What is the NHS database?
The National Health Service (NHS) in the UK has announced plans to centralize all English medical records in a single database, which can then be shared with private sector partners. Data from up to 55 million people could be included.
Physical, sexual, and mental health records will be automatically added to this system unless patients opt out before June 23rd 2021. After that, their data will be accessible to a variety of academic and commercial third parties, and cannot be removed from the database.
While the NHS and the UK government insist that the plans aren’t a cause for concern, the backlash from privacy advocates and medical professionals across the country is growing. So what are their objections?
Why are people worried?
One of the main reasons for the backlash is the short space of time within which people can opt out of the new system.
Many of the 55 million patients affected may not find out about the changes until it’s too late. Those that do won’t necessarily have time to fill out and deliver the necessary opt-out form. This has led some to accuse the government of sneaking the changes through without properly consulting the public.
Another major concern for privacy advocates is the lack of transparency when it comes to what organizations will actually have access to the data. The NHS is yet to make clear what parameters will determine who is allowed to view the records.
Despite the outcry, it looks like the plans will go ahead this month. So the question now is…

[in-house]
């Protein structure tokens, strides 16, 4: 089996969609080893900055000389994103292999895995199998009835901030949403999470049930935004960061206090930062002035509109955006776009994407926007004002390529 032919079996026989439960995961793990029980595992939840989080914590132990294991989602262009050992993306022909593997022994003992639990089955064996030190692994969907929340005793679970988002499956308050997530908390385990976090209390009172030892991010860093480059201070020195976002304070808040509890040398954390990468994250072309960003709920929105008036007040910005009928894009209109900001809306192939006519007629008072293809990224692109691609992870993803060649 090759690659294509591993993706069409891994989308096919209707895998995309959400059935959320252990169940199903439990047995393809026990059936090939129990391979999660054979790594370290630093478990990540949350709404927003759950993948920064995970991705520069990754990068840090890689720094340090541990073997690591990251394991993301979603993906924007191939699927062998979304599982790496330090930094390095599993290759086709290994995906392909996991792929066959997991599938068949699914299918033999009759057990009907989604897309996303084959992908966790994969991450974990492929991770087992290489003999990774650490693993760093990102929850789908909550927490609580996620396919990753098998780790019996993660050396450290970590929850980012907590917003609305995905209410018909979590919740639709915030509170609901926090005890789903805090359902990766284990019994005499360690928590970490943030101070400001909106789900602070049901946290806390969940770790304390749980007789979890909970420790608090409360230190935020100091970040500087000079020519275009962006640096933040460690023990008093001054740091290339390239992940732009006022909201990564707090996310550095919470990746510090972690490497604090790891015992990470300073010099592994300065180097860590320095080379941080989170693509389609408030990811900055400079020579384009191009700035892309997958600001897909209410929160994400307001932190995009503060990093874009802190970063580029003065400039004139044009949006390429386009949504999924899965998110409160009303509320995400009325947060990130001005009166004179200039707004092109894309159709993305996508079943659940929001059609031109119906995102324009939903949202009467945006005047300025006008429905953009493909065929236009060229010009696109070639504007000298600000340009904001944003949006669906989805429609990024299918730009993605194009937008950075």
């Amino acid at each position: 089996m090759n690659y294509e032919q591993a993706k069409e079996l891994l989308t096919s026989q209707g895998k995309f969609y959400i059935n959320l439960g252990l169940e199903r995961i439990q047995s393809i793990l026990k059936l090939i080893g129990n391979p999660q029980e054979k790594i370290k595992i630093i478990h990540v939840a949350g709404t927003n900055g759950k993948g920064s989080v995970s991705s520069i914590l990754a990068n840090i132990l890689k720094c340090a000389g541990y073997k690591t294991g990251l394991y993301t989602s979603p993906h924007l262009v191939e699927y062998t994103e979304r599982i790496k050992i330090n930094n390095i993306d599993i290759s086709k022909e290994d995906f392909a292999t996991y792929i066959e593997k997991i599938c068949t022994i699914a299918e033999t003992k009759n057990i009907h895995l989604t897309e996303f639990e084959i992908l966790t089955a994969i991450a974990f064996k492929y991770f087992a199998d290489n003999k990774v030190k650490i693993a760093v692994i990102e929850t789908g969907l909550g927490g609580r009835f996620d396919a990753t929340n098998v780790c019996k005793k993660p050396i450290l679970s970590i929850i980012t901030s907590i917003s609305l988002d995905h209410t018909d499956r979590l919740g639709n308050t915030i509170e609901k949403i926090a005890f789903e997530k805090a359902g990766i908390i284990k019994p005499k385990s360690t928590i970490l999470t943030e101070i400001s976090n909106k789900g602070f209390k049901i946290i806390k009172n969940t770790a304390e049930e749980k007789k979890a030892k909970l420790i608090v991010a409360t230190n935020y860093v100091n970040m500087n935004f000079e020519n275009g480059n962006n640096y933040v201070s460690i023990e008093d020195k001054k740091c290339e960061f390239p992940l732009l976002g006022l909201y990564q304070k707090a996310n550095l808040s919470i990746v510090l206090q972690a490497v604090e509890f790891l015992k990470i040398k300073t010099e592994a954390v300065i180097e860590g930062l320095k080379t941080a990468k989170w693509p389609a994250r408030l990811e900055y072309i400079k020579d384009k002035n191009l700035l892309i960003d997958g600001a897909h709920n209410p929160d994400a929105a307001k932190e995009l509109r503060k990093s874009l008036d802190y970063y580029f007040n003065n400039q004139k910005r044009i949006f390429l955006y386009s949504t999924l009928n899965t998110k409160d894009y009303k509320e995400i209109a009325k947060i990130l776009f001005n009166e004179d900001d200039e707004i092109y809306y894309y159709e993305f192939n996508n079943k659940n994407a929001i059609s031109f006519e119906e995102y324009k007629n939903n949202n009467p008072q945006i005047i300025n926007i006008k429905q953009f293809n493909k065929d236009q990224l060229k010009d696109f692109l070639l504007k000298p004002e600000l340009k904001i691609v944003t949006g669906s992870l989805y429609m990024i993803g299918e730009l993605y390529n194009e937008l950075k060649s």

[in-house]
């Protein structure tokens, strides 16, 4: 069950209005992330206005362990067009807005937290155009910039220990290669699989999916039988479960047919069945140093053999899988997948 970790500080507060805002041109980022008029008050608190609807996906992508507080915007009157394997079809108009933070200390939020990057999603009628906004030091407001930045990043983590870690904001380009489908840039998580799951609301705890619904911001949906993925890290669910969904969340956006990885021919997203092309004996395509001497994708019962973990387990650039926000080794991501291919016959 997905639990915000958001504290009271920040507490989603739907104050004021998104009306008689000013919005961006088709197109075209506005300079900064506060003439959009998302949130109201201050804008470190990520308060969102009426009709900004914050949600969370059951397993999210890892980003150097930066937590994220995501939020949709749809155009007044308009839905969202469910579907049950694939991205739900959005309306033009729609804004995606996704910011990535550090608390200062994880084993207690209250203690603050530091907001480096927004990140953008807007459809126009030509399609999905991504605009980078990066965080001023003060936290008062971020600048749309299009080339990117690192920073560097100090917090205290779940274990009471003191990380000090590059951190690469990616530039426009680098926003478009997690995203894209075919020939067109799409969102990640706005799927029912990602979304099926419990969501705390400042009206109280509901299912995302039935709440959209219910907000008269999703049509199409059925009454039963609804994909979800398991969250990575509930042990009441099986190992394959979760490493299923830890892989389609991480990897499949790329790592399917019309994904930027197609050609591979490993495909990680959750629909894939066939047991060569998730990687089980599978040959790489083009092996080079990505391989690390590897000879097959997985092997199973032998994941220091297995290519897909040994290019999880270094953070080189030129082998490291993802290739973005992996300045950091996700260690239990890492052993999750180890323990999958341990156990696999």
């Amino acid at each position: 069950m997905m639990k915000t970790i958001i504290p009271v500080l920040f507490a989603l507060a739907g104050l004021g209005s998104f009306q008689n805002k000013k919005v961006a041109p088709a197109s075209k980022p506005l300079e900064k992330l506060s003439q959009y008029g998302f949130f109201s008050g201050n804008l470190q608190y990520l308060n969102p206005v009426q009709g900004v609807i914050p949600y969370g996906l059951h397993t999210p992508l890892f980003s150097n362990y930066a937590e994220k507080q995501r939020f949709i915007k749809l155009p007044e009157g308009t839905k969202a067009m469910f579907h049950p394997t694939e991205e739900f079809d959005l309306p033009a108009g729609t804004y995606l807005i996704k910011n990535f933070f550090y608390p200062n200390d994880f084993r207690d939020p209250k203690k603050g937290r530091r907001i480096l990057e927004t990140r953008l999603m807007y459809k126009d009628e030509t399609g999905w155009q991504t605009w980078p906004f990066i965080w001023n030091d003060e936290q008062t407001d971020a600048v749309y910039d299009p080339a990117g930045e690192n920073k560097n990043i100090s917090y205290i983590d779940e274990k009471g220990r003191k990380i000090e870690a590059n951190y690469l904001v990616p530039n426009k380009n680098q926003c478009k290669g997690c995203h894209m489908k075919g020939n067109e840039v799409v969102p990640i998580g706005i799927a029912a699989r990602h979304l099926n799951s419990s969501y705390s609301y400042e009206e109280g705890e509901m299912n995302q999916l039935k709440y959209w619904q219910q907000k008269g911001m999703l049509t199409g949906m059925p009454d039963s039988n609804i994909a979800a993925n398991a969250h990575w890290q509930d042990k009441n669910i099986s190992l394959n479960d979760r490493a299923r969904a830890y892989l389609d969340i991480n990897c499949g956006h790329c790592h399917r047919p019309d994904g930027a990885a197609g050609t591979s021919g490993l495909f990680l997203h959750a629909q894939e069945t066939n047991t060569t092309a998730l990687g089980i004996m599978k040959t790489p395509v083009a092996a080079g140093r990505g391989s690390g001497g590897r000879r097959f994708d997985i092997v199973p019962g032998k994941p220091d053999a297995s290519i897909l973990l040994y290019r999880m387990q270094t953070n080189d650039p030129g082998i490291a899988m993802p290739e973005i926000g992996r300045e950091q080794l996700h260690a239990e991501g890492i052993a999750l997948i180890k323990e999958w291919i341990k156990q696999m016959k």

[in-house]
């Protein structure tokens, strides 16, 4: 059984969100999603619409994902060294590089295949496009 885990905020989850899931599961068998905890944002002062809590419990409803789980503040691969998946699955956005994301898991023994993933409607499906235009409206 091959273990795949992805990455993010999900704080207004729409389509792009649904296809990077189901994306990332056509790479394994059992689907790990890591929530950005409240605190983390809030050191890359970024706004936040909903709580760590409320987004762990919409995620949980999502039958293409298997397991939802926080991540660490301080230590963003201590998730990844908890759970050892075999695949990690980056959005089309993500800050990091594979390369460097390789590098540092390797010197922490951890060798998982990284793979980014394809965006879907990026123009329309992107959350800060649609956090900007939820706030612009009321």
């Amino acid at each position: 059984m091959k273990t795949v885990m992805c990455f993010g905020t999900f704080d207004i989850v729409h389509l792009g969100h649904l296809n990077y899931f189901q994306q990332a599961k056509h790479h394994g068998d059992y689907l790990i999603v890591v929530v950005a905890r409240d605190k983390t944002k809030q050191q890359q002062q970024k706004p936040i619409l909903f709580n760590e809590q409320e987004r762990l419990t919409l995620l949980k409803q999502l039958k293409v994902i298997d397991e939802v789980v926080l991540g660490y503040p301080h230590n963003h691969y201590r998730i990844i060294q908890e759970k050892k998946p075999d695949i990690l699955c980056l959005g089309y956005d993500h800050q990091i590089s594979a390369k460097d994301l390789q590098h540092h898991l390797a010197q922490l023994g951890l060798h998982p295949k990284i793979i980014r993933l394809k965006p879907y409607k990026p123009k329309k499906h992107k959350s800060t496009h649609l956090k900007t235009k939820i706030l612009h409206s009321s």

What’s the worst that could happen?
The centralization of NHS data could result in two very worrying scenarios.
The database is shared with unethical companies.
Even if the NHS’s initial corporate partners are justified, there’s nothing to stop them sharing the data with less ethical enterprises later.
Imagine if tech-giants like Facebook and Google could draw information from the database; health data can be incredibly valuable for online marketing. And even if patients object, they won’t be able to scrub their information from the system after June 23rd.
A massive data breach.
Centralizing huge amounts of sensitive data is incredibly risky, because it only takes one breach to leak millions of patient records. The NHS already suffers thousands of small leaks and breaches every year.
A data breach is also more likely when combined with the first scenario. If the NHS shares access to the database too widely, trusting its corporate partners to keep their own systems secure, the chances of a leak increase dramatically.
What can you do to protect your data?
If you live in the UK, you can contact your GP and fill out a paper form requesting that your information be kept off the database.
However, if you’re reading this after June 23rd, it will probably be too late to opt out of the system. That doesn’t mean you can’t protect your data in the future, however; follow these three steps to strengthen your privacy today.
- Don’t use devices and apps that gather health data. Whether it’s a mental health app or a smart watch, many services will gather and store deeply personal information about you. And even if the company involved is an ethical organization, there’s no reason to think that they won’t suffer a data breach later on. Don’t take that risk.
- Take control of your privacy settings. Every social media platform you use will come with a suite of privacy settings. You can decide how much of your profile is public and what data the site stores about you. Don’t rely on a website’s default privacy settings.
- Start using a VPN. A virtual private network, or VPN, is an encryption tool that can keep your data private while you browse online. Using a premium service like NordVPN, you can protect your personal information from snoopers, third parties, and cybercriminals. Take control of your privacy with the tap of a button.